The best restaurants in Boston include classic New England taverns, authentic Italian bistros, Vietnamese noodle houses, and innovative hubs for New World cooking. Check out our Boston restaurant guide and plan your visit meal by meal.
Just a mile away from the John Jeffries House, Giacomo’s a leader among the bevy of exceptional Italian restaurants in the historic North End neighborhood. Staples like chicken parm are can’t-fails here, though local flavor really shines through dishes like the spicy-seafood zuppa di pesce. Entrees from $15.
Located on a quiet corner in nearby Chinatown, Pho Pasteur is a Vietnamese standout in Boston. This is the neighborhood hotspot to indulge in warming rice noodle soup and fresh spring rolls. Entrees from $9.
Pho Pasteur. 682 Washington St., 617-482-7467
New England has exceptional seafood, and Union Oyster House has been capitalizing on the local bounty since 1826, making it the oldest continuously operating restaurant in the U.S. Guests can indulge in oysters and famous clam chowder in the same booth that late President John F. Kennedy did.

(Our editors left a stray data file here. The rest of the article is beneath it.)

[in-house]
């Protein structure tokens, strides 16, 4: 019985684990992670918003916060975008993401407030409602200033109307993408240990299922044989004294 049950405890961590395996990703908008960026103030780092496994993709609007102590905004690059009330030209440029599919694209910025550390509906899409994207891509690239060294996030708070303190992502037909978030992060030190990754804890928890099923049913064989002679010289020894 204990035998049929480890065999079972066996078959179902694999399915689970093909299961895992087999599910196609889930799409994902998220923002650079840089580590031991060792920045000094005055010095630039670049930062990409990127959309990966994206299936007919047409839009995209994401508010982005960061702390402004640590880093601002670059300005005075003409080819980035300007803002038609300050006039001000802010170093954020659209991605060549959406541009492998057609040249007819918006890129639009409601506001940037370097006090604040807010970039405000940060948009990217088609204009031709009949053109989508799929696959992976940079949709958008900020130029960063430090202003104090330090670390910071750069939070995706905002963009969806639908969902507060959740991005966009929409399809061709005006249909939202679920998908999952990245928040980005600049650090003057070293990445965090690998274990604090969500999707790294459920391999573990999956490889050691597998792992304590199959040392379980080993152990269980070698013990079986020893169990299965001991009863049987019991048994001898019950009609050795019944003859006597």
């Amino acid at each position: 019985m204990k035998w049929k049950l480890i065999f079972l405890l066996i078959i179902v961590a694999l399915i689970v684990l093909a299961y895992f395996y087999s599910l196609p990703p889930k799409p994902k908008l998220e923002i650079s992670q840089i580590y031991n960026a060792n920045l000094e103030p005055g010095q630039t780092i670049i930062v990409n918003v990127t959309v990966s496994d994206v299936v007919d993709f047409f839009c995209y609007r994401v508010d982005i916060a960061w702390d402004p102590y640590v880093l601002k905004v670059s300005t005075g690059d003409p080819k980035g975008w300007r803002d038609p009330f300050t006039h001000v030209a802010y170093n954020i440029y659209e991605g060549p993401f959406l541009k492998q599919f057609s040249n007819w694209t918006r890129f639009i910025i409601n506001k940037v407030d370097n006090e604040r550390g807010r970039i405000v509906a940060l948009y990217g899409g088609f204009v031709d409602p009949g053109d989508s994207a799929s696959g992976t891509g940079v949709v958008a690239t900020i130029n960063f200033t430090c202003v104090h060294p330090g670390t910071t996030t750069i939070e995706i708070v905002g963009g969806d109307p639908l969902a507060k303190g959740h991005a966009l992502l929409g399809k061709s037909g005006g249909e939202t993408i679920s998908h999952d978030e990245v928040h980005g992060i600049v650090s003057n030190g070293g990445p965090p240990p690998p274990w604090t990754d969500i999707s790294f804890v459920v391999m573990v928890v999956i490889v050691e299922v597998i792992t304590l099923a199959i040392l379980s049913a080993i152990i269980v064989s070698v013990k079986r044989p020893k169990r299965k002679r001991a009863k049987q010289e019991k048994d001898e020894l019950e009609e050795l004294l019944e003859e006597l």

Union Oyster House. 41 Union St., 617- 227-2750
Located in the Fenway neighborhood, Sweet Cheeks is one of the best barbecue restaurants in Boston. Head over for craft beers and heaping platters of sauce-smothered brisket and St. Louis pork ribs. Entrees from $18.
Sweet Cheeks. Fenway Triangle, 1381 Boylston St., 617-266-1300